Get rid of the soda and sugary drinks. Choose tea to boost intake of those heart-healthy antioxidants and otherwise beneficial flavonoids. We've all heard the good news about tea.
What is not so well known is that iced tea contains high concentrations of oxalates, which are chief culprits in creating kidney stones. Oxalates are found in many plant foods and are particularly concentrated in some foods: spinach, chocolate, nuts, strawberries, wheat bran, beets, rhubarb -- and tea.
For more information on diet, check out this University of Pittsburgh Medical Center article on the Low Oxalate Diet.
Meanwhile, a colleague recently had a most painful experience with kidney stones (she spent " ten grueling days" recovering from the pain of it all). Hearing her story was enough to make me want to give up oxalate-rich foods (some of my favorites are oxalate rich no-no's!).
The good news is that staying hydrated (lots of fresh water, ideally with fresh lemon, which brings kidney-stone busting citrates to the rescue) makes a huge difference. According to Dr. John Milner of the department of urology at Loyola University Chicago, Stritch School of Medicine:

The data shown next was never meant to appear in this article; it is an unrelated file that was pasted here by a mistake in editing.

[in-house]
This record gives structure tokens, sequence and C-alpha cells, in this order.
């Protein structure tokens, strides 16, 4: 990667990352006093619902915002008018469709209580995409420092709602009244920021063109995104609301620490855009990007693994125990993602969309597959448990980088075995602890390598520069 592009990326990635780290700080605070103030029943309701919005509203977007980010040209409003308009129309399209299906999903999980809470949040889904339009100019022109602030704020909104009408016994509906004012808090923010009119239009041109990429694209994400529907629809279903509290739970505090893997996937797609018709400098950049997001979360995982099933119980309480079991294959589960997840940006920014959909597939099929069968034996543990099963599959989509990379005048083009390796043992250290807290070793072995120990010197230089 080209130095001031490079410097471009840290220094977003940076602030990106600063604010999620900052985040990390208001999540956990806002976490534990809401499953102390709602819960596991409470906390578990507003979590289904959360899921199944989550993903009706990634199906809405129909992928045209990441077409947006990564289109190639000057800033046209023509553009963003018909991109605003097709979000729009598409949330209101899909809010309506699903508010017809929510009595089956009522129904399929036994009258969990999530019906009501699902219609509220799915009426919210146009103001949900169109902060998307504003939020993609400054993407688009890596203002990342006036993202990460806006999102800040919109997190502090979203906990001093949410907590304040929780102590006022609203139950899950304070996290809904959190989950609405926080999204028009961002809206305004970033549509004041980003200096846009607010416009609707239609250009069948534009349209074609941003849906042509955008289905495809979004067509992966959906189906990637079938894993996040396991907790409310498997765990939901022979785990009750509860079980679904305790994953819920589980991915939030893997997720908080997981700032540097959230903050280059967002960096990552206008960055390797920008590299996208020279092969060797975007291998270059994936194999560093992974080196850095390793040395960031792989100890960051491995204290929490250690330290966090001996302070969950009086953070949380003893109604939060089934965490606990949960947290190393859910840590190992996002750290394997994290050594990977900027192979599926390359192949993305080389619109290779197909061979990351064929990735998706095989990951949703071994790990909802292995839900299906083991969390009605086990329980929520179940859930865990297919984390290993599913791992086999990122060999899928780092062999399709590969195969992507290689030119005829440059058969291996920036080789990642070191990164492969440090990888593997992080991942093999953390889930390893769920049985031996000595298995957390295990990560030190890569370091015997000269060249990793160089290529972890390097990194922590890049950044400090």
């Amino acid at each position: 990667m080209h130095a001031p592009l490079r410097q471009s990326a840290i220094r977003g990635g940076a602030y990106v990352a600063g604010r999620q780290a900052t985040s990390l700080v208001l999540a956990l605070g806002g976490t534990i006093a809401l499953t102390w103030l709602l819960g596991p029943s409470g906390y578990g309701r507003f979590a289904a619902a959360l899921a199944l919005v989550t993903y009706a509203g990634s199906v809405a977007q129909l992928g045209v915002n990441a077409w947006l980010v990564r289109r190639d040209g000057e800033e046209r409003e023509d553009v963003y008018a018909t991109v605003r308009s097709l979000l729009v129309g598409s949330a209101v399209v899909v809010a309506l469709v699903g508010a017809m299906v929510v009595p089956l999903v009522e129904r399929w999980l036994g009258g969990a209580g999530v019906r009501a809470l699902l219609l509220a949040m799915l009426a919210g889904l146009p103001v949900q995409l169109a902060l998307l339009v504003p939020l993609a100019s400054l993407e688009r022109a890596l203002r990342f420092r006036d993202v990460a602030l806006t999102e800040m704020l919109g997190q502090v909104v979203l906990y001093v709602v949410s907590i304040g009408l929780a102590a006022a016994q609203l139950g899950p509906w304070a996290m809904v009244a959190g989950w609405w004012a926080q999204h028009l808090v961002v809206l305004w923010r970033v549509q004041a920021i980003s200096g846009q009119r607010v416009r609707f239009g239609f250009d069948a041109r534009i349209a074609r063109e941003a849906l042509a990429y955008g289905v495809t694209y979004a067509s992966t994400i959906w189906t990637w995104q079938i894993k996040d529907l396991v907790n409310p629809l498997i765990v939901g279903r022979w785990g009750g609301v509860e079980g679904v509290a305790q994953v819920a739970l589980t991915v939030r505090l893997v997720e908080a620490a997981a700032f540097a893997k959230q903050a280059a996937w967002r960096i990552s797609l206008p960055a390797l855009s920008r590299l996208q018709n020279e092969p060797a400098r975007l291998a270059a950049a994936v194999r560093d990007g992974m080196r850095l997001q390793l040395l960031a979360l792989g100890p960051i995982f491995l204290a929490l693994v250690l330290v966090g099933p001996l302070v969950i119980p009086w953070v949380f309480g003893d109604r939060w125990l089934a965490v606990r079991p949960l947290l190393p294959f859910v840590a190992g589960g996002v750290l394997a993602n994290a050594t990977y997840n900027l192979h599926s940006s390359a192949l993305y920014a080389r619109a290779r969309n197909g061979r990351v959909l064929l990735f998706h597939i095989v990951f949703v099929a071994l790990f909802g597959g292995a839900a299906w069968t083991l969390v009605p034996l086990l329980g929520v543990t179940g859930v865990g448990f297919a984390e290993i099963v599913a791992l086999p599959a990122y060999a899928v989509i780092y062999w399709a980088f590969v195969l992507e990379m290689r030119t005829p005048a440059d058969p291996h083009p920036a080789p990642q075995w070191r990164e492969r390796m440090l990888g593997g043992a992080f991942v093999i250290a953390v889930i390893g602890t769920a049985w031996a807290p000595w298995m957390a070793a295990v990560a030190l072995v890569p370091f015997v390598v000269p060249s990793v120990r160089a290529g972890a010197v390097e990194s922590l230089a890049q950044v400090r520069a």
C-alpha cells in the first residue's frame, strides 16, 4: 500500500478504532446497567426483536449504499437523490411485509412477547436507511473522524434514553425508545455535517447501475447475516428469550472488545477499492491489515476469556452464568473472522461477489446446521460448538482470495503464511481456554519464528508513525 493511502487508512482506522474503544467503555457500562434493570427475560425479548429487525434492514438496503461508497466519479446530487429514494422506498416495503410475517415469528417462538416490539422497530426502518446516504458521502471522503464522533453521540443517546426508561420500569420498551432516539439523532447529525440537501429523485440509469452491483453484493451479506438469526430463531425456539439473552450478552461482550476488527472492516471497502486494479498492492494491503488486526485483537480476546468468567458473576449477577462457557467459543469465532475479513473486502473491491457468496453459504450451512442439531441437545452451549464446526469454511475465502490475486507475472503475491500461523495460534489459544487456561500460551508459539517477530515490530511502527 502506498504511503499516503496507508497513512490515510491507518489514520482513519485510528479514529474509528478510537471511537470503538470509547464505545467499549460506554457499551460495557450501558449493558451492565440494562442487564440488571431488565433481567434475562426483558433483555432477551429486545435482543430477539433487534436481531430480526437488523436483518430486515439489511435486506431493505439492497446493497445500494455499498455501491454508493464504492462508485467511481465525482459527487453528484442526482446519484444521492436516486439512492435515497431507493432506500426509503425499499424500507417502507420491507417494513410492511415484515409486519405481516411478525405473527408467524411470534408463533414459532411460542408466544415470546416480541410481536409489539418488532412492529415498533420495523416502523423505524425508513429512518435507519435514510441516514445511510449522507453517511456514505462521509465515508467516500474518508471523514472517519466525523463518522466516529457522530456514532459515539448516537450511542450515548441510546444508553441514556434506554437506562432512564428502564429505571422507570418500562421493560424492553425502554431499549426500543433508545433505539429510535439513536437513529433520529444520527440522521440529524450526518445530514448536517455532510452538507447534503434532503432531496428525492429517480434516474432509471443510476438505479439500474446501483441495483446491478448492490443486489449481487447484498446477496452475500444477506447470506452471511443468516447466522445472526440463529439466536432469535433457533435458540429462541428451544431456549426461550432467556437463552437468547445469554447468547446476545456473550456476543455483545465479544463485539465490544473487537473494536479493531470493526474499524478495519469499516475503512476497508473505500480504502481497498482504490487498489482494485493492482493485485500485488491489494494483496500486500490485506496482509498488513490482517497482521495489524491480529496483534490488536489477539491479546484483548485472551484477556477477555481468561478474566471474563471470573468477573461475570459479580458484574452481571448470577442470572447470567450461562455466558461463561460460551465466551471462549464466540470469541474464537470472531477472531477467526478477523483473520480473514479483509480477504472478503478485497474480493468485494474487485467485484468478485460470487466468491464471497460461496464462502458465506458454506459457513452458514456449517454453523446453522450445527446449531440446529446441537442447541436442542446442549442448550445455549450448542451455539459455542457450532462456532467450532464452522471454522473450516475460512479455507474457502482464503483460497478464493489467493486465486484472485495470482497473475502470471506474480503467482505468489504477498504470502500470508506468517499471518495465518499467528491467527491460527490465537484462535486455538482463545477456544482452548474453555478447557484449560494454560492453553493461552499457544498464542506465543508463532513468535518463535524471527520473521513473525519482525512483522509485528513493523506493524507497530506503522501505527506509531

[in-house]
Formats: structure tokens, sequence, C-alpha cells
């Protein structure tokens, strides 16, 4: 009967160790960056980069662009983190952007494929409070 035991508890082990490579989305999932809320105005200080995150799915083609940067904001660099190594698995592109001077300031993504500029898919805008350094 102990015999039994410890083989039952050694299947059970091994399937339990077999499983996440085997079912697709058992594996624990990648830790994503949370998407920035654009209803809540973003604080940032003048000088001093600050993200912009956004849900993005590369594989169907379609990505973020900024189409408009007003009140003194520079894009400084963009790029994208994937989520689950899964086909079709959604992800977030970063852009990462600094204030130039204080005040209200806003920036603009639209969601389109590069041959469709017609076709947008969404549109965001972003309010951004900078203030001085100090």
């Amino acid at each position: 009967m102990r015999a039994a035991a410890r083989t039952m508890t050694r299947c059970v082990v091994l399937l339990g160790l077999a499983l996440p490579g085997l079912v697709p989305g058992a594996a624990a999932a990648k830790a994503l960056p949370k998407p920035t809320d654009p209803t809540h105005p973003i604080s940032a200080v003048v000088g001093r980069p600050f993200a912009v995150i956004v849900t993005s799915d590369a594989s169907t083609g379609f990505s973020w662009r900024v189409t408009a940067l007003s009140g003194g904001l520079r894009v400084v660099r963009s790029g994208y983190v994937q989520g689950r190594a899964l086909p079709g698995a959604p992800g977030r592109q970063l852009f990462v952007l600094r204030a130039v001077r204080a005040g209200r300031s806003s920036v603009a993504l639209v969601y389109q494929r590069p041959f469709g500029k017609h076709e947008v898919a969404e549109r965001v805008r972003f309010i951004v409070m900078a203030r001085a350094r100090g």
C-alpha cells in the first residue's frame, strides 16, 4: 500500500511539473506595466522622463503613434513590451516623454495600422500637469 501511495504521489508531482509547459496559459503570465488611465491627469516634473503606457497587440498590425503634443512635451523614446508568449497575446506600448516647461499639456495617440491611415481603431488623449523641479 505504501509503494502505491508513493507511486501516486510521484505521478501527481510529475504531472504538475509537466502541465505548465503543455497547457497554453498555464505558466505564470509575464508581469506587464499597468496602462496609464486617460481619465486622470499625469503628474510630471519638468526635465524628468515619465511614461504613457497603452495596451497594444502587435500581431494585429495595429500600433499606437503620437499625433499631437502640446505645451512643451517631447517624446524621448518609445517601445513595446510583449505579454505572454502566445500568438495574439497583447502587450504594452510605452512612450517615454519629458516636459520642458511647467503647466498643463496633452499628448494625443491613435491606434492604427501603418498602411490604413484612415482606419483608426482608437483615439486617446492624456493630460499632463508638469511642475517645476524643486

" Lemonade, not the powdered variety that uses artificial flavoring, actually slows the development of kidney stones for those who are prone to the development of kidney stones."
Now Stephen is upset to learn that iced tea can lead to kidney stones. Stephen said rather sarcastically this afternoon,"Great. So it's all bad for you, right? Why don't you just tell people to stop breathing. Oxygen can't be so good for you if it oxidizes things!"
Teri and I had a good laugh. And, I told Stephen to go ahead and drink the tea, just drink more water with lemons too! :-)